Man's physical universe



Other things being equal, the substance having the smallest molecular

weight would be selected for use as an antifreeze substance.

Other important considerations are cost and the volatility of the antifreeze

substance. Inasmuch as ethyl and methyl alcohols boil below

the temperature of water, they are gradually lost when the automobile

engine gets hot and would have to be renewed two or three times during

a winter. The other substances would not be lost in this way because

they are less volatile than water, and it might be more economical to

use one filling of such a substance even at a higher price than several

fillings of the cheaper, more volatile substances.

Salt is mixed with ice in making ice cream in order to lower the

melting-point of the ice.

This is necessary because the sugar and other

solutes dissolved in the water of the ice cream lower its freezing-point

below the melting-point of ice. Salt is scattered on icy walks to remove

the ice because it lowers the melting-point of the ice and thus causes


to melt.

Ocean water does not freeze as readily as fresh water because of the

salts dissolved in it.

Brine is used in commercial ice plants to conduct to the cooling-coils

the heat from the cans of water to be frozen.

4. The Osmotic Pressure Is Produced. If a membrane, such as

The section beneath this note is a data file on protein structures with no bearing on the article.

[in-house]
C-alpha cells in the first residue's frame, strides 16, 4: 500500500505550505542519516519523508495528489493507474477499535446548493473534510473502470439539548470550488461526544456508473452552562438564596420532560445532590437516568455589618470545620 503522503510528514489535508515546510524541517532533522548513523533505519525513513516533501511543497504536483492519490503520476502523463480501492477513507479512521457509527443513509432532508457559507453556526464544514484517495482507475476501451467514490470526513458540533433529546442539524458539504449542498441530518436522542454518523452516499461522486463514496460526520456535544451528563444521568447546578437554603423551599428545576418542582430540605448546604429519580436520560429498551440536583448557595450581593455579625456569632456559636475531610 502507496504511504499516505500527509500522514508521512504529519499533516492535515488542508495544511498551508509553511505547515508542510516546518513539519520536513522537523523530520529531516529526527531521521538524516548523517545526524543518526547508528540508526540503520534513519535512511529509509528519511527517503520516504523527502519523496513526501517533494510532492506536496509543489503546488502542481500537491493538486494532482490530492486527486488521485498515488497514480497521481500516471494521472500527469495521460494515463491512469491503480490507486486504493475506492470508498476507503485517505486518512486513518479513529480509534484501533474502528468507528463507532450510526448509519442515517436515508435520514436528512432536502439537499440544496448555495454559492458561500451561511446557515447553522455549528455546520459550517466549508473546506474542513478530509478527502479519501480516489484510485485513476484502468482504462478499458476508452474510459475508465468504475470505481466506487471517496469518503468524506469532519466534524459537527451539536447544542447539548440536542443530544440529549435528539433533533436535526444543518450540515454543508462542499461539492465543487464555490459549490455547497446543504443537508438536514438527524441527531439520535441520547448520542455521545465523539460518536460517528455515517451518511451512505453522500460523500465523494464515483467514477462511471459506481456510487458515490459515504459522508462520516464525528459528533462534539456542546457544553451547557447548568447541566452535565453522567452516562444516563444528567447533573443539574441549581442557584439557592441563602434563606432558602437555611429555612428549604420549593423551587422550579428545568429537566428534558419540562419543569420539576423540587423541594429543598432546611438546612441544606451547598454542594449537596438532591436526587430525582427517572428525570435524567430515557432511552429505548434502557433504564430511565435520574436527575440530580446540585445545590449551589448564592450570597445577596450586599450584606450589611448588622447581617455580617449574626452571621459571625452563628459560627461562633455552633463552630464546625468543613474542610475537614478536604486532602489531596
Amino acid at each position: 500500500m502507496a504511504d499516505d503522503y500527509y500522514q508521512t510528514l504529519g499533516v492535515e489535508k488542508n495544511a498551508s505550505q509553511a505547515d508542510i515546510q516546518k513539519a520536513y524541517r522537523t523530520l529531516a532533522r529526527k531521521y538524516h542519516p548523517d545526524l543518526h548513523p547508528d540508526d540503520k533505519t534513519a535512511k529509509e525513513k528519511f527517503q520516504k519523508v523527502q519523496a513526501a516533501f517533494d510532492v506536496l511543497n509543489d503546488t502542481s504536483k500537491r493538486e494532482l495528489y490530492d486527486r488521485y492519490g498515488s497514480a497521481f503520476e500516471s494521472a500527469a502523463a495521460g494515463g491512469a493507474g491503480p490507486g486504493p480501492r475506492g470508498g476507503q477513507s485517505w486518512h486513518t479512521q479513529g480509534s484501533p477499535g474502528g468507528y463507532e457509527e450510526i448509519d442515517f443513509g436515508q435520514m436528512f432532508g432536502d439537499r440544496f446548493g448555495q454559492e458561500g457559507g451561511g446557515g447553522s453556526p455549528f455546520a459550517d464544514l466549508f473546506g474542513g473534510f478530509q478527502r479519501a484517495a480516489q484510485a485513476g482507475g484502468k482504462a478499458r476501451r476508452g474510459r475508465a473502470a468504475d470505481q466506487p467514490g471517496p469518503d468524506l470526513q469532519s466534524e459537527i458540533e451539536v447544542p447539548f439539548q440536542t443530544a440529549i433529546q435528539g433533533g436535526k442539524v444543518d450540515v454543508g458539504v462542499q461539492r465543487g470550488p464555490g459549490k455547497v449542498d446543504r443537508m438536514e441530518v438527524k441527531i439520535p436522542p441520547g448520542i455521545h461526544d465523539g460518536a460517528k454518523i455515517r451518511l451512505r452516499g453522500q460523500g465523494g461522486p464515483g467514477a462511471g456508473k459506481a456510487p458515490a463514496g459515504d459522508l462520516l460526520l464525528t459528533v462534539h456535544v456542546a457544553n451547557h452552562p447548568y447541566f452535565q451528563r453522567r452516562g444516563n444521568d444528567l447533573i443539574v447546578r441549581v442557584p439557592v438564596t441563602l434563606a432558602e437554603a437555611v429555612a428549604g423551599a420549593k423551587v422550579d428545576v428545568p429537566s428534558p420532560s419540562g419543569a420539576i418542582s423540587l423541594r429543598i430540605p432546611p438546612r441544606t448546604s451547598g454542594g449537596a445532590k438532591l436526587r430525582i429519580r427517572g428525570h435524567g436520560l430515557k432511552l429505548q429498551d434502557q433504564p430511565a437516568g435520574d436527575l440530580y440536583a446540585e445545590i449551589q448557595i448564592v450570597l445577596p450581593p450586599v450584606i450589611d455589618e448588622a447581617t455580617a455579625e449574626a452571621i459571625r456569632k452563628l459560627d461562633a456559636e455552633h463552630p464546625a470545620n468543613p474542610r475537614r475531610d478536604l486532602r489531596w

parchment paper or an animal bladder, is placed between two solutions

of different concentrations, it will be found that solvent particles will

pass through the membrane in the direction of the more concentrated

solution more rapidly than the solute particles will

pass through the

membrane in the opposite direction. The passage of solvent through

a membrane into a solution is called osmosis; the passage of a solute

through a membrane is called dialysis.

Most membranes permit both

dialysis and osmosis; but if a proper membrane could be secured,

osmosis alone would take place.

If osmosis were allowed to continue until the water ceased to rise

in the tube, the hydrostatic pressure thus produced would be a measure

of the osmotic pressure of the solution.

It has been found that the osmotic

pressure of dilute solutions of equimolecular concentration is the satne for

different substances when there is no dissociation of the solute and that

it is independent of the character of the solute.

The osmotic pressure exerted by a substance in solution is equal to

the gas pressure which that substance would exert if it were a gas

occupying the same volume as that of the solvent, under the same

conditions of temperature. The solution statie is very similar to the

gaseous state in that osmotic pressure is

affected in the same way by

It is impor-

temperature and volume changes as are gaseous pressures.

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